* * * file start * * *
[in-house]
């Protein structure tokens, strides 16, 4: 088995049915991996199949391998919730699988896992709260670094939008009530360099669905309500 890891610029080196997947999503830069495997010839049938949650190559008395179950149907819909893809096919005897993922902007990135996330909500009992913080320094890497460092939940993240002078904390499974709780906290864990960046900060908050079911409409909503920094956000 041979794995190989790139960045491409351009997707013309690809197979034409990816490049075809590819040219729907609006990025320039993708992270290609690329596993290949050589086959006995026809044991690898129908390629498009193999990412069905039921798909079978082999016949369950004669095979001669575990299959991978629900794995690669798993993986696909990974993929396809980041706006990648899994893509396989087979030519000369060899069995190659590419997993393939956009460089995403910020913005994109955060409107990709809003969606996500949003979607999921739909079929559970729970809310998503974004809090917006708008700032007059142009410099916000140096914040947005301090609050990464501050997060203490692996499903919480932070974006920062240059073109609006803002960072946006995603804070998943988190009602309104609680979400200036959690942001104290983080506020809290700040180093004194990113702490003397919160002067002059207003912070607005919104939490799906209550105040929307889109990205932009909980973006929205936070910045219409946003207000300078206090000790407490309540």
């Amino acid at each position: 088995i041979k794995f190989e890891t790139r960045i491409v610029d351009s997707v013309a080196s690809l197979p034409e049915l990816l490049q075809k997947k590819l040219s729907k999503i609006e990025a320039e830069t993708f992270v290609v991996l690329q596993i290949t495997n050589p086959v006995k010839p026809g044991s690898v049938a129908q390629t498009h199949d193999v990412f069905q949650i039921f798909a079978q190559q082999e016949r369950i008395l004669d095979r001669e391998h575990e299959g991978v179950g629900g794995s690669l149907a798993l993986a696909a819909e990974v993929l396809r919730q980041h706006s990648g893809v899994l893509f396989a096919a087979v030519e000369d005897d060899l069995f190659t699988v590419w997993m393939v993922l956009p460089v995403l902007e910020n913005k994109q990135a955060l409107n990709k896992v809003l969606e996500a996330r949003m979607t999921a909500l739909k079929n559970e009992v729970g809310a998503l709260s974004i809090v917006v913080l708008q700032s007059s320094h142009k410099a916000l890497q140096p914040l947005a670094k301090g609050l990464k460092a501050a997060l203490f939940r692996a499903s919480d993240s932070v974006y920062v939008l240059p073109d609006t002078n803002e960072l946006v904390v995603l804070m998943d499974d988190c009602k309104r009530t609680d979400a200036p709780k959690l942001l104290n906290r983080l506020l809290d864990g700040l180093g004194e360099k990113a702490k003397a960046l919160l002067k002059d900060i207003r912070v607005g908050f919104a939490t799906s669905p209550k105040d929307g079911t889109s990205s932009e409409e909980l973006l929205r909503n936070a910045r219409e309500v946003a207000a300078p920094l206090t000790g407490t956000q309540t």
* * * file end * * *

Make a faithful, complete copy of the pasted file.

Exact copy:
[in-house]
């Protein structure tokens, strides 16, 4: 088995049915991996199949391998919730699988896992709260670094939008009530360099669905309500 890891610029080196997947999503830069495997010839049938949650190559008395179950149907819909893809096919005897993922902007990135996330909500009992913080320094890497460092939940993240002078904390499974709780906290864990960046900060908050079911409409909503920094956000 041979794995190989790139960045491409351009997707013309690809197979034409990816490049075809590819040219729907609006990025320039993708992270290609690329596993290949050589086959006995026809044991690898129908390629498009193999990412069905039921798909079978082999016949369950004669095979001669575990299959991978629900794995690669798993993986696909990974993929396809980041706006990648899994893509396989087979030519000369060899069995190659590419997993393939956009460089995403910020913005994109955060409107990709809003969606996500949003979607999921739909079929559970729970809310998503974004809090917006708008700032007059142009410099916000140096914040947005301090609050990464501050997060203490692996499903919480932070974006920062240059073109609006803002960072946006995603804070998943988190009602309104609680979400200036959690942001104290983080506020809290700040180093004194990113702490003397919160002067002059207003912070607005919104939490799906209550105040929307889109990205932009909980973006929205936070910045219409946003207000300078206090000790407490309540």
């Amino acid at each position: 088995i041979k794995f190989e890891t790139r960045i491409v610029d351009s997707v013309a080196s690809l197979p034409e049915l990816l490049q075809k997947k590819l040219s729907k999503i609006e990025a320039e830069t993708f992270v290609v991996l690329q596993i290949t495997n050589p086959v006995k010839p026809g044991s690898v049938a129908q390629t498009h199949d193999v990412f069905q949650i039921f798909a079978q190559q082999e016949r369950i008395l004669d095979r001669e391998h575990e299959g991978v179950g629900g794995s690669l149907a798993l993986a696909a819909e990974v993929l396809r919730q980041h706006s990648g893809v899994l893509f396989a096919a087979v030519e000369d005897d060899l069995f190659t699988v590419w997993m393939v993922l956009p460089v995403l902007e910020n913005k994109q990135a955060l409107n990709k896992v809003l969606e996500a996330r949003m979607t999921a909500l739909k079929n559970e009992v729970g809310a998503l709260s974004i809090v917006v913080l708008q700032s007059s320094h142009k410099a916000l890497q140096p914040l947005a670094k301090g609050l990464k460092a501050a997060l203490f939940r692996a499903s919480d993240s932070v974006y920062v939008l240059p073109d609006t002078n803002e960072l946006v904390v995603l804070m998943d499974d988190c009602k309104r009530t609680d979400a200036p709780k959690l942001l104290n906290r983080l506020l809290d864990g700040l180093g004194e360099k990113a702490k003397a960046l919160l002067k002059d900060i207003r912070v607005g908050f919104a939490t799906s669905p209550k105040d929307g079911t889109s990205s932009e409409e909980l973006l929205r909503n936070a910045r219409e309500v946003a207000a300078p920094l206090t000790g407490t956000q309540t």